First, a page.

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Everything in this frame evokes Gauguin and his wife, Mette Gad. The two 'Gs', the initials of their respective surnames, the elegant female silhouette (Mette), the portly banker (the security that Mette dreamed of) and the starving pauper in his outsized coat (the artist's condition).

The photograph, if it is original, is also charged with meaning. Cut out of the last official portrait made of the couple, the picture dates from Gauguin's humiliating stay in Denmark (November 1884-June 1885), when he was rejected by his wife's family. Gauguin took a special interest in this photograph, which he reproduced in paint on the back of a painting, and a print of it figures among the artist's personal possessions in the Tahitian museum.

The work focuses on the decisive moment when Gauguin turned his back on a well-to-do life to become a painter. This decision plagued him for several years and drove his wife into a state of emotional and psychological distress which left her racked with disappointment and rancour. She suffered all the more keenly because they had married for love, which was unusual in middle class circles at the time. But some inner force carried Gauguin towards his destiny.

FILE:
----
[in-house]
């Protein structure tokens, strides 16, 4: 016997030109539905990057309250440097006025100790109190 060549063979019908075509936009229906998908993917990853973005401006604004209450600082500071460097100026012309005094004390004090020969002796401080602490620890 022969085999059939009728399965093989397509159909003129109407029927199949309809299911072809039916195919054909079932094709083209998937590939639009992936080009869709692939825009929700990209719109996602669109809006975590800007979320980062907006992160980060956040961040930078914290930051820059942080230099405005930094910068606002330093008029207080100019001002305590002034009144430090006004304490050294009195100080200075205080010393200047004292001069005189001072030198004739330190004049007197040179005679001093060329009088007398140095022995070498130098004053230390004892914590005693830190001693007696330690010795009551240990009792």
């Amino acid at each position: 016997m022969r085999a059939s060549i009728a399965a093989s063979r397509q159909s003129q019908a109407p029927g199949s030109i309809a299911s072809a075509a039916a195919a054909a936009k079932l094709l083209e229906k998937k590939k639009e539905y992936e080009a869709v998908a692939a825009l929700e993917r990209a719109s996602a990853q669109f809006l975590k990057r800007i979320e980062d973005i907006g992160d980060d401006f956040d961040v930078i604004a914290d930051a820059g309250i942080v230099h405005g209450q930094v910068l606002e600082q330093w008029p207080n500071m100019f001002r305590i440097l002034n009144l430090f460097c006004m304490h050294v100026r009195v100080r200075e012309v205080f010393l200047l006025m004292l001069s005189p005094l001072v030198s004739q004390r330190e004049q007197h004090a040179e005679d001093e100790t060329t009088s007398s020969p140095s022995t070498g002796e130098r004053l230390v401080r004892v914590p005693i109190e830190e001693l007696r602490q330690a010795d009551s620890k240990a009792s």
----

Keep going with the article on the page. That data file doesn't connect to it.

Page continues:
Although Gauguin was physically and emotionally far away from her, Mette remained deeply attached to this keepsake and never parted with it. In 1921 she left it to her son Pola who sold it to his Norwegian guardians, Fredrik and Lucy Peterson.

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